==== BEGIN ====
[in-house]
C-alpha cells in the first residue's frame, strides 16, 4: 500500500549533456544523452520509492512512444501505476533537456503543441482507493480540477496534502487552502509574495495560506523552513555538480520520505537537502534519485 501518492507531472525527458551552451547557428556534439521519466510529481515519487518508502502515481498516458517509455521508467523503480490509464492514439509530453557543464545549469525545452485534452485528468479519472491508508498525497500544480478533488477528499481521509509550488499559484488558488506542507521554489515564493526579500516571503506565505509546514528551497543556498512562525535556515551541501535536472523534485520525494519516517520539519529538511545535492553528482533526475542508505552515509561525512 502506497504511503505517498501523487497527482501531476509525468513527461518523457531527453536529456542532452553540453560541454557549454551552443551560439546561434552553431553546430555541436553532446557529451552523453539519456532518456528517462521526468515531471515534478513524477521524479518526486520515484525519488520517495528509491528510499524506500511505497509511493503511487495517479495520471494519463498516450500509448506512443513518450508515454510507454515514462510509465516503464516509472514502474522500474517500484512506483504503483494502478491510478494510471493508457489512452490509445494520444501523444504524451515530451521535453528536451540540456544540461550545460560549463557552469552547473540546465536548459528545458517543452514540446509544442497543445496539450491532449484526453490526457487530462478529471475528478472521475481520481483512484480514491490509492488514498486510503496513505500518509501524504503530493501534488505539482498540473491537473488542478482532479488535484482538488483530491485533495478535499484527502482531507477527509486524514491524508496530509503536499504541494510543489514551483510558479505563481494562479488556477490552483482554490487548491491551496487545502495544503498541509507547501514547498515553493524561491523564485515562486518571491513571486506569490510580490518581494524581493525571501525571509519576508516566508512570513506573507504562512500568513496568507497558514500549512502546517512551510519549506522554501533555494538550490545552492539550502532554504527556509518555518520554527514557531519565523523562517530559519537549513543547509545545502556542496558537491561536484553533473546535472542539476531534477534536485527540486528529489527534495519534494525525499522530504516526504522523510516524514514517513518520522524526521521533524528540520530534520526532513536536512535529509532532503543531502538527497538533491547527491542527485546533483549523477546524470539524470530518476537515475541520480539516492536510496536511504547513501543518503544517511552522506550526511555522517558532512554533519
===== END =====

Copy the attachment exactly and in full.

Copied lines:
[in-house]
C-alpha cells in the first residue's frame, strides 16, 4: 500500500549533456544523452520509492512512444501505476533537456503543441482507493480540477496534502487552502509574495495560506523552513555538480520520505537537502534519485 501518492507531472525527458551552451547557428556534439521519466510529481515519487518508502502515481498516458517509455521508467523503480490509464492514439509530453557543464545549469525545452485534452485528468479519472491508508498525497500544480478533488477528499481521509509550488499559484488558488506542507521554489515564493526579500516571503506565505509546514528551497543556498512562525535556515551541501535536472523534485520525494519516517520539519529538511545535492553528482533526475542508505552515509561525512 502506497504511503505517498501523487497527482501531476509525468513527461518523457531527453536529456542532452553540453560541454557549454551552443551560439546561434552553431553546430555541436553532446557529451552523453539519456532518456528517462521526468515531471515534478513524477521524479518526486520515484525519488520517495528509491528510499524506500511505497509511493503511487495517479495520471494519463498516450500509448506512443513518450508515454510507454515514462510509465516503464516509472514502474522500474517500484512506483504503483494502478491510478494510471493508457489512452490509445494520444501523444504524451515530451521535453528536451540540456544540461550545460560549463557552469552547473540546465536548459528545458517543452514540446509544442497543445496539450491532449484526453490526457487530462478529471475528478472521475481520481483512484480514491490509492488514498486510503496513505500518509501524504503530493501534488505539482498540473491537473488542478482532479488535484482538488483530491485533495478535499484527502482531507477527509486524514491524508496530509503536499504541494510543489514551483510558479505563481494562479488556477490552483482554490487548491491551496487545502495544503498541509507547501514547498515553493524561491523564485515562486518571491513571486506569490510580490518581494524581493525571501525571509519576508516566508512570513506573507504562512500568513496568507497558514500549512502546517512551510519549506522554501533555494538550490545552492539550502532554504527556509518555518520554527514557531519565523523562517530559519537549513543547509545545502556542496558537491561536484553533473546535472542539476531534477534536485527540486528529489527534495519534494525525499522530504516526504522523510516524514514517513518520522524526521521533524528540520530534520526532513536536512535529509532532503543531502538527497538533491547527491542527485546533483549523477546524470539524470530518476537515475541520480539516492536510496536511504547513501543518503544517511552522506550526511555522517558532512554533519